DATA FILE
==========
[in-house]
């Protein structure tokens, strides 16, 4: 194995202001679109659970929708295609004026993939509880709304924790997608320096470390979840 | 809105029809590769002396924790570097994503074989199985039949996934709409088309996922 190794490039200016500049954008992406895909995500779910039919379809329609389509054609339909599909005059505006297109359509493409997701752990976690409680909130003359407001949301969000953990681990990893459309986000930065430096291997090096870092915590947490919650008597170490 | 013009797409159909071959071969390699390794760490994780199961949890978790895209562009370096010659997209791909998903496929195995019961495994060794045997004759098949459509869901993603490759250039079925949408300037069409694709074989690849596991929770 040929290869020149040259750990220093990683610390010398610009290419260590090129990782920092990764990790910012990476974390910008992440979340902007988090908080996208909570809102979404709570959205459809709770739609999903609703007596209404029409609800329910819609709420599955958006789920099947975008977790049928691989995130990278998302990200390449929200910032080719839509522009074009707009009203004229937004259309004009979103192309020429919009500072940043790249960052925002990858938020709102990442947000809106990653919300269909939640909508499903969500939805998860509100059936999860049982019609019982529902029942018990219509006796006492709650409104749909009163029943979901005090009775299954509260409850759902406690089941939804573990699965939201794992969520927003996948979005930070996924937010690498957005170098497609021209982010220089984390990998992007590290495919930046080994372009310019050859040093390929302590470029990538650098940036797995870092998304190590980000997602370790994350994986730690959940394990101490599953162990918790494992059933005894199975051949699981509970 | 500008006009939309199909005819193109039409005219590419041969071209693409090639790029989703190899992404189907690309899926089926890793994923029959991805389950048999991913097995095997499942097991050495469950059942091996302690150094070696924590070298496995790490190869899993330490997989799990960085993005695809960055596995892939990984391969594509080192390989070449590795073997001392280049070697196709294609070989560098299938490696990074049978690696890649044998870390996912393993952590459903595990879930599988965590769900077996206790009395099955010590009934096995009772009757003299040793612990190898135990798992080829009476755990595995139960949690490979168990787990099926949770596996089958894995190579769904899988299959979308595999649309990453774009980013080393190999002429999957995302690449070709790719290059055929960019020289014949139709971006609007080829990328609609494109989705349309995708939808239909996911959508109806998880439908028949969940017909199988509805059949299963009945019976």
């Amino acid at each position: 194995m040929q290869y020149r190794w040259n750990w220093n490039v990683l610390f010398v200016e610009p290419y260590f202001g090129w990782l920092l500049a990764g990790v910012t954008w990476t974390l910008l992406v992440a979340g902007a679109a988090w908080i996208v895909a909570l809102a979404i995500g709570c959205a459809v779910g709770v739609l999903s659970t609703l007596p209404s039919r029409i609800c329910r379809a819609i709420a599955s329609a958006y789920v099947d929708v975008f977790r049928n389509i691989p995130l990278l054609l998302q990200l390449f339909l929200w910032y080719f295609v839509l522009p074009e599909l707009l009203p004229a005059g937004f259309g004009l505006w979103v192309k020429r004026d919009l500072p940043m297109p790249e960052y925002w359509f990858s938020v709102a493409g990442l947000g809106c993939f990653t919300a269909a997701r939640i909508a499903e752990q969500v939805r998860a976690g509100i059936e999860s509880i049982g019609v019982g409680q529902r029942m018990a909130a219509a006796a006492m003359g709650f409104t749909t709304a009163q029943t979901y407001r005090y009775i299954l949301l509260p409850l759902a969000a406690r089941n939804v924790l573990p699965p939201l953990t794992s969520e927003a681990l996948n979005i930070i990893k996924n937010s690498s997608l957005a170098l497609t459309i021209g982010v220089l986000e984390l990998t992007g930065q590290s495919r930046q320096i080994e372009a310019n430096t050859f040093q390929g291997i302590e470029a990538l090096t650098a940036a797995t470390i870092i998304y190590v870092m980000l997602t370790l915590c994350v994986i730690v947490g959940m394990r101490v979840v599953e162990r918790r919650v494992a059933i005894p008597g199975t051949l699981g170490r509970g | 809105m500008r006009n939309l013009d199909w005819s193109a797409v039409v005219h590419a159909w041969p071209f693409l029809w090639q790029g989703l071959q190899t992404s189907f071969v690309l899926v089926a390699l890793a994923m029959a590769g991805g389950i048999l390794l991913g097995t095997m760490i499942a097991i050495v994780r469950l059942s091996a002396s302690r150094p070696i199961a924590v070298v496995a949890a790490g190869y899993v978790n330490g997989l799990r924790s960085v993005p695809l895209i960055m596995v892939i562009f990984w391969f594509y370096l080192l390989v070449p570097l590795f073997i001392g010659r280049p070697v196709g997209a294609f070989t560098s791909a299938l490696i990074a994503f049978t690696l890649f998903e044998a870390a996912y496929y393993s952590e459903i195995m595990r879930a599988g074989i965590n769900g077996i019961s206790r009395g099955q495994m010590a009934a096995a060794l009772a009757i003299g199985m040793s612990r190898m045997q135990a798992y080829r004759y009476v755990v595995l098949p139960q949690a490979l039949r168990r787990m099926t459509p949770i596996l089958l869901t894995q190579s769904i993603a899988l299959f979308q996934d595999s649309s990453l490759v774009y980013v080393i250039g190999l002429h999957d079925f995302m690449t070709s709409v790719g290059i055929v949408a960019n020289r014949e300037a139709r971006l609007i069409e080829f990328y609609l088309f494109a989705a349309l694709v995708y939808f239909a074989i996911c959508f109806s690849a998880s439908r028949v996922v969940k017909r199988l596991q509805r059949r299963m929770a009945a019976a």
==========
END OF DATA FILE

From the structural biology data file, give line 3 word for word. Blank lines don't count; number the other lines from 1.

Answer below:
């Amino acid at each position: 194995m040929q290869y020149r190794w040259n750990w220093n490039v990683l610390f010398v200016e610009p290419y260590f202001g090129w990782l920092l500049a990764g990790v910012t954008w990476t974390l910008l992406v992440a979340g902007a679109a988090w908080i996208v895909a909570l809102a979404i995500g709570c959205a459809v779910g709770v739609l999903s659970t609703l007596p209404s039919r029409i609800c329910r379809a819609i709420a599955s329609a958006y789920v099947d929708v975008f977790r049928n389509i691989p995130l990278l054609l998302q990200l390449f339909l929200w910032y080719f295609v839509l522009p074009e599909l707009l009203p004229a005059g937004f259309g004009l505006w979103v192309k020429r004026d919009l500072p940043m297109p790249e960052y925002w359509f990858s938020v709102a493409g990442l947000g809106c993939f990653t919300a269909a997701r939640i909508a499903e752990q969500v939805r998860a976690g509100i059936e999860s509880i049982g019609v019982g409680q529902r029942m018990a909130a219509a006796a006492m003359g709650f409104t749909t709304a009163q029943t979901y407001r005090y009775i299954l949301l509260p409850l759902a969000a406690r089941n939804v924790l573990p699965p939201l953990t794992s969520e927003a681990l996948n979005i930070i990893k996924n937010s690498s997608l957005a170098l497609t459309i021209g982010v220089l986000e984390l990998t992007g930065q590290s495919r930046q320096i080994e372009a310019n430096t050859f040093q390929g291997i302590e470029a990538l090096t650098a940036a797995t470390i870092i998304y190590v870092m980000l997602t370790l915590c994350v994986i730690v947490g959940m394990r101490v979840v599953e162990r918790r919650v494992a059933i005894p008597g199975t051949l699981g170490r509970g | 809105m500008r006009n939309l013009d199909w005819s193109a797409v039409v005219h590419a159909w041969p071209f693409l029809w090639q790029g989703l071959q190899t992404s189907f071969v690309l899926v089926a390699l890793a994923m029959a590769g991805g389950i048999l390794l991913g097995t095997m760490i499942a097991i050495v994780r469950l059942s091996a002396s302690r150094p070696i199961a924590v070298v496995a949890a790490g190869y899993v978790n330490g997989l799990r924790s960085v993005p695809l895209i960055m596995v892939i562009f990984w391969f594509y370096l080192l390989v070449p570097l590795f073997i001392g010659r280049p070697v196709g997209a294609f070989t560098s791909a299938l490696i990074a994503f049978t690696l890649f998903e044998a870390a996912y496929y393993s952590e459903i195995m595990r879930a599988g074989i965590n769900g077996i019961s206790r009395g099955q495994m010590a009934a096995a060794l009772a009757i003299g199985m040793s612990r190898m045997q135990a798992y080829r004759y009476v755990v595995l098949p139960q949690a490979l039949r168990r787990m099926t459509p949770i596996l089958l869901t894995q190579s769904i993603a899988l299959f979308q996934d595999s649309s990453l490759v774009y980013v080393i250039g190999l002429h999957d079925f995302m690449t070709s709409v790719g290059i055929v949408a960019n020289r014949e300037a139709r971006l609007i069409e080829f990328y609609l088309f494109a989705a349309l694709v995708y939808f239909a074989i996911c959508f109806s690849a998880s439908r028949v996922v969940k017909r199988l596991q509805r059949r299963m929770a009945a019976a």